DCSIMG

Iraqi prisoner abuse evidence is widespread, claim soldiers

Key points

• New claims over abuse in Iraq

• Military Police to investigate alleged images of Iraqis being tortured

• Doubts expressed over authenticity of photographs

• Weapons, clothes and vehicles claimed to be incorrect

Key quote: "Maybe the officers don’t know what is going on - but everybody else does. I have seen literally hundreds of pictures." - Anonymous soldier

Story in full: FRESH and potentially explosive claims about the alleged abuse of Iraqi prisoners by British forces in the Gulf threatened to deepen the anguish for the government and the military last night, despite uncertainty over the veracity of photographs published over the weekend showing an Iraqi man being beaten and urinated on by soldiers.

According to the Daily Mirror, - which first published the picture - hundreds of photographs have been taken of UK servicemen mistreating Iraqi civilians.

Troops serving in southern Iraq have been swapping the pictures among themselves, according to the unnamed soldiers from the Queen’s Lancashire Regiment, who have sparked a furore by releasing photos apparently showing British personnel abusing an Iraqi prisoner.

The new claims, if proven, would contradict the assurance by Tony Blair, the Prime Minister, that any misconduct in British ranks was "exceptional" and limited to a handful of servicemen.

The new allegations came as Amnesty International, the London-based human rights group, said it had uncovered evidence of a "pattern of torture" of Iraqi prisoners by coalition forces.

But doubts were cast yesterday on the authenticity of the photos, which appeared to show the hooded man being struck with a rifle butt, urinated on and having a gun held to his head.

Sources close to the regiment claimed the rifle, hats and vehicle seen in the pictures did not match those issued to men in Iraq, and queried why there was no sign of sweat, dirt or injuries on the body of the victim of the alleged assault.

However last night, the soldiers who made the pictures public told the Mirror: "We stand by every single word of our story. This happened - it is not a hoax and the army knows a lot more has happened."

The Royal Military Police is carrying out an urgent inquiry into claims that the man was subjected to an eight-hour ordeal after being picked up in Iraq for suspected theft last year. It was claimed that he had his jaw broken and teeth smashed before being dumped from a moving vehicle.

In today’s edition of the Mirror, the soldiers detail other alleged incidents of brutality towards local people, including a baton attack which left a prisoner with a compound fracture of his arm.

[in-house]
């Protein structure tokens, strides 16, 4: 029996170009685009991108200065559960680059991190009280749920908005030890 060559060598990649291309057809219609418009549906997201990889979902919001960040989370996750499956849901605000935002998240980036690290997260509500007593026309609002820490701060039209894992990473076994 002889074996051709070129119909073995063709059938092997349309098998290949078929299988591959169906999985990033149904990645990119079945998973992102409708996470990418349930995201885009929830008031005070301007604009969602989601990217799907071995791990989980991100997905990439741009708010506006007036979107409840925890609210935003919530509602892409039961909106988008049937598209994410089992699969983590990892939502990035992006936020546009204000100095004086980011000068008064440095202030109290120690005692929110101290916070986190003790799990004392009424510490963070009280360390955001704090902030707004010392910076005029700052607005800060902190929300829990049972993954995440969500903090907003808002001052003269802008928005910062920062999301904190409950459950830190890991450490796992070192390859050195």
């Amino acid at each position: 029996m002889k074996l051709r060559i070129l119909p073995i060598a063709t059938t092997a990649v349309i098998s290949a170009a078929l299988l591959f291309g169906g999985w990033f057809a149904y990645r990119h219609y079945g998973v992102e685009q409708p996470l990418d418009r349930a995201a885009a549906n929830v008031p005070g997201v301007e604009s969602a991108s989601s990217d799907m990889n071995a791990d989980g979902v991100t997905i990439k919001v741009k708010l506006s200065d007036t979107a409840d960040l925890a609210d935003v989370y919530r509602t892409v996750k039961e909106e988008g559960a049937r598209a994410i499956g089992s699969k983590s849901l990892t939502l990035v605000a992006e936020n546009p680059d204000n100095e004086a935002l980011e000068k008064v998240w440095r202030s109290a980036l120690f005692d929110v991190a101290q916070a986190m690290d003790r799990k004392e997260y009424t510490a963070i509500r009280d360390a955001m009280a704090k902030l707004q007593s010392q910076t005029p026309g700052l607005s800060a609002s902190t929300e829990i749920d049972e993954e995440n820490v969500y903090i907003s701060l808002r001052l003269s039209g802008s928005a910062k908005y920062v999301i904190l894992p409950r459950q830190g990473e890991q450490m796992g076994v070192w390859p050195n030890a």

Speaking on condition of anonymity, one of the soldiers said: "Maybe the officers don’t know what is going on - but everybody else does. I have seen literally hundreds of pictures."

Many of the pictures were destroyed last September, when the soldiers’ luggage was searched as they left Iraq, they said.

Last night a Ministry of Defence spokesman said the authorities were not aware of other photos of prisoners being mistreated, or of a culture of trading pictures. "If people have got evidence of such activity, then they should bring it to the attention of the army authorities. We won’t stand for activity like that," he said.

The MoD spokesman was unable to confirm reports that the regiment was given a parade-ground dressing down in their Cyprus base by its commanding officer, Lieutenant Colonel Jorge Mendonca, following the publication of the photos on Saturday.

Sir Michael Jackson, the army’s most senior general and chief of general staff, denounced the acts depicted as "shameful", while Mr Blair said that, if genuine, they showed behaviour that was "completely and utterly unacceptable".

The Conservative defence spokesman, Nicholas Soames, yesterday queried the Mirror’s decision to publish the photographs, warning that there was a "question mark" over whether or not they were genuine.

"One has to wonder at the behaviour of the Mirror in publishing these pictures, when there is clearly a question mark over their veracity."

In a statement, the Mirror editor, Piers Morgan, said: "The Daily Mirror makes no apology for exposing this outrageous and unlawful behaviour, which has been common knowledge among disgusted British servicemen in Basra for many months."

Before the Mirror printed its fresh claims, Jack Straw, the Foreign Secretary, said the accusations were being taken very seriously. He told BBC1’s Breakfast with Frost: "I can’t comment on the detail of the investigation, except to say that the allegations are terrible and they will be investigated."

Asked whether the allegations could eventually lead to compensation claims, he said: "We will accept whatever obligations there are upon us."

 
 
 

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